RIT Hosts Conference on Restorative Justice, Oct. 15
Oct. 5, 2004
by Susan Gawlowicz
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What happens when more than two million adults are incarcerated in U.S. jails and prisons, and an increasing number of children are placed in alternative schools and residential settings? A growing movement of restorative justice practitioners hopes to break this pattern of hopelessness through a community-driven approach to crime, offenders and victims.
A panel of national and local experts will explore the potential of restorative justice policy and practice during the conference, “Restorative Justice: The Power to Transform Individuals, Schools and Communities,” from 8 a.m. to 4 p.m. on Friday, Oct. 15, at the RIT Inn & Conference Center, 5257 West Henrietta Road.
A new and innovative approach to crime, safety and peace, restorative justice is a systemic response to crime that seeks to repair harm by involving all stakeholders through mediation, conferences, victim assistant, ex-offender assistance, restitution and community service. The conference will teach criminal justice professionals, youth workers and school administrators about restorative justice as an alternative to retributive- and punishment-based policies.
“Restorative justice policy and practice have great potential to resolve conflicts, to repair harms generated by incivilities, to meet victim needs, to hold offenders accountable and to promote peaceable and safe schools and communities,” says Tom Castellano, chair of Rochester Institute of Technology's Department of Criminal Justice.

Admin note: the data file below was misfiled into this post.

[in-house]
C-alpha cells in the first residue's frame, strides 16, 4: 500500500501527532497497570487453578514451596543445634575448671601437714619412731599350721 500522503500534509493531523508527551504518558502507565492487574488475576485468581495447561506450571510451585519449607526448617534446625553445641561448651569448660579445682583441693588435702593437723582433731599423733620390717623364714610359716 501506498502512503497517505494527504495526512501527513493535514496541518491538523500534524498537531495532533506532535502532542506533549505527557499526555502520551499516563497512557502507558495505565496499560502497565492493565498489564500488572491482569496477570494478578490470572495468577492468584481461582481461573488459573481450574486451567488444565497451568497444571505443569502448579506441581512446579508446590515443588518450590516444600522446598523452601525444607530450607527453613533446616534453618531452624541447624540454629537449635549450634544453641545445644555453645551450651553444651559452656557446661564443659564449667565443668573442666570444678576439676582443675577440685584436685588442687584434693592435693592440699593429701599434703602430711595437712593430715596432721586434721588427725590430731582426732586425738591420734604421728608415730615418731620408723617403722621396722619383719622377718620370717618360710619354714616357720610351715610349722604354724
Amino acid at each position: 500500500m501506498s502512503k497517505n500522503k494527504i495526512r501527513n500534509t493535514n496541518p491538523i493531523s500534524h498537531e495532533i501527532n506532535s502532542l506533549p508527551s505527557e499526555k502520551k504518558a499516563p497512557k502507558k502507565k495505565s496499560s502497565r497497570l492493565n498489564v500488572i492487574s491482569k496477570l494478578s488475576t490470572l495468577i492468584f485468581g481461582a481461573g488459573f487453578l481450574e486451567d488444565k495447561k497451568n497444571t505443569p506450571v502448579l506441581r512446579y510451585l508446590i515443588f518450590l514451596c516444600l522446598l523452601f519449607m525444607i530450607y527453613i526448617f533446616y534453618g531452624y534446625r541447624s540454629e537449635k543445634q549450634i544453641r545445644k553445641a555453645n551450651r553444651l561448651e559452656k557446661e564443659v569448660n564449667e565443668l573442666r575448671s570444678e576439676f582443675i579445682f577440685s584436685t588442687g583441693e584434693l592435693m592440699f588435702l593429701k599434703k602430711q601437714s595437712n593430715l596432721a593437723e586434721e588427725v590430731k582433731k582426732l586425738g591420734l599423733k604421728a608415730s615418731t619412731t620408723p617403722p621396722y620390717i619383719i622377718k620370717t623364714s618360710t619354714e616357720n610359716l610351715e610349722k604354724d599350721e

Featured speakers at the conference will include restorative justice author and trainer Kay Pranis, Trudy Gregorie from the National Center for Victims of Crime in Arlington, Va., and David Lehrman, a nationally prominent District Attorney from Minnesota.
Participating local leaders will include Frank Ovejero, Monroe County Assistant District Attorney, Tom Dwyer, juvenile accountability conferencing coordinator, and Annie Monaco from Child and Family Services in Cheektowaga.
The event is co-sponsored by RIT's Department of Criminal Justice and the Finger Lakes Restorative Justice Center. Registration is $55. To register online, visit www.rit.edu/~crimjust or call 585-475-2812 or 585-475-0970. A limited number of registration fee waivers are available for students and community members. Please inquire about their availability.